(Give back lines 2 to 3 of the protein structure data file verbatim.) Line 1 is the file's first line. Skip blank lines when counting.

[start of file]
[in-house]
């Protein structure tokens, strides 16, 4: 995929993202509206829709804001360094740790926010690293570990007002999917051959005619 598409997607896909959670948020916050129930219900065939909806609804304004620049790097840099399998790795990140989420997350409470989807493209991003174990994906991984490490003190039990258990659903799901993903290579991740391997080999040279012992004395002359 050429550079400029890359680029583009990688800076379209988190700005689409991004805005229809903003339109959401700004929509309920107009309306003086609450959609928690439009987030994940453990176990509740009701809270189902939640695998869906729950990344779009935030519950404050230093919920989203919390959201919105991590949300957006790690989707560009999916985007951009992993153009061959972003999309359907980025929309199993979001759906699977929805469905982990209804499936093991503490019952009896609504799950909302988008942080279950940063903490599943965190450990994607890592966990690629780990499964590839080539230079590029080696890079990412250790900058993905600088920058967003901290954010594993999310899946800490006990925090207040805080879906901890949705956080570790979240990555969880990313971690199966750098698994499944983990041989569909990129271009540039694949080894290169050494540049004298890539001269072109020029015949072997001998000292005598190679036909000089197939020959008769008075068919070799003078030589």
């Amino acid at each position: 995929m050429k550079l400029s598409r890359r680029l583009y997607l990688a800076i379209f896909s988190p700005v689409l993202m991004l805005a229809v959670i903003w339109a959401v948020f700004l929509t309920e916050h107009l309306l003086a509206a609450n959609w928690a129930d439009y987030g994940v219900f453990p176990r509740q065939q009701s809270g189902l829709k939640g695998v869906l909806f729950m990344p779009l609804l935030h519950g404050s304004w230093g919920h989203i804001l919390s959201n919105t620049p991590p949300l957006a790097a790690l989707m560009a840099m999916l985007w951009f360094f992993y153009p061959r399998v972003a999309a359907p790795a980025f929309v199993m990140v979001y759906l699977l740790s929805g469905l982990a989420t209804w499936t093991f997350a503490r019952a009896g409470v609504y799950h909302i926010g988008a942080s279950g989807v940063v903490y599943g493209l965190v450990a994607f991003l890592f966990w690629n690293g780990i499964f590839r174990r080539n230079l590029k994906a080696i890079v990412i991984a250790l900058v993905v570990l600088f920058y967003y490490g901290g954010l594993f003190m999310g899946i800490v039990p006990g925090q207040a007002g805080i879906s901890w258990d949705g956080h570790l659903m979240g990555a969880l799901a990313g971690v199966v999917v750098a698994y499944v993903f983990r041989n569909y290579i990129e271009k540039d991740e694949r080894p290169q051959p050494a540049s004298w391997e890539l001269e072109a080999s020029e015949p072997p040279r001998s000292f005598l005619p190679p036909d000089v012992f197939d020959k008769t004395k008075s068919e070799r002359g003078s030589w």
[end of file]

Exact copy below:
């Protein structure tokens, strides 16, 4: 995929993202509206829709804001360094740790926010690293570990007002999917051959005619 598409997607896909959670948020916050129930219900065939909806609804304004620049790097840099399998790795990140989420997350409470989807493209991003174990994906991984490490003190039990258990659903799901993903290579991740391997080999040279012992004395002359 050429550079400029890359680029583009990688800076379209988190700005689409991004805005229809903003339109959401700004929509309920107009309306003086609450959609928690439009987030994940453990176990509740009701809270189902939640695998869906729950990344779009935030519950404050230093919920989203919390959201919105991590949300957006790690989707560009999916985007951009992993153009061959972003999309359907980025929309199993979001759906699977929805469905982990209804499936093991503490019952009896609504799950909302988008942080279950940063903490599943965190450990994607890592966990690629780990499964590839080539230079590029080696890079990412250790900058993905600088920058967003901290954010594993999310899946800490006990925090207040805080879906901890949705956080570790979240990555969880990313971690199966750098698994499944983990041989569909990129271009540039694949080894290169050494540049004298890539001269072109020029015949072997001998000292005598190679036909000089197939020959008769008075068919070799003078030589």
């Amino acid at each position: 995929m050429k550079l400029s598409r890359r680029l583009y997607l990688a800076i379209f896909s988190p700005v689409l993202m991004l805005a229809v959670i903003w339109a959401v948020f700004l929509t309920e916050h107009l309306l003086a509206a609450n959609w928690a129930d439009y987030g994940v219900f453990p176990r509740q065939q009701s809270g189902l829709k939640g695998v869906l909806f729950m990344p779009l609804l935030h519950g404050s304004w230093g919920h989203i804001l919390s959201n919105t620049p991590p949300l957006a790097a790690l989707m560009a840099m999916l985007w951009f360094f992993y153009p061959r399998v972003a999309a359907p790795a980025f929309v199993m990140v979001y759906l699977l740790s929805g469905l982990a989420t209804w499936t093991f997350a503490r019952a009896g409470v609504y799950h909302i926010g988008a942080s279950g989807v940063v903490y599943g493209l965190v450990a994607f991003l890592f966990w690629n690293g780990i499964f590839r174990r080539n230079l590029k994906a080696i890079v990412i991984a250790l900058v993905v570990l600088f920058y967003y490490g901290g954010l594993f003190m999310g899946i800490v039990p006990g925090q207040a007002g805080i879906s901890w258990d949705g956080h570790l659903m979240g990555a969880l799901a990313g971690v199966v999917v750098a698994y499944v993903f983990r041989n569909y290579i990129e271009k540039d991740e694949r080894p290169q051959p050494a540049s004298w391997e890539l001269e072109a080999s020029e015949p072997p040279r001998s000292f005598l005619p190679p036909d000089v012992f197939d020959k008769t004395k008075s068919e070799r002359g003078s030589w």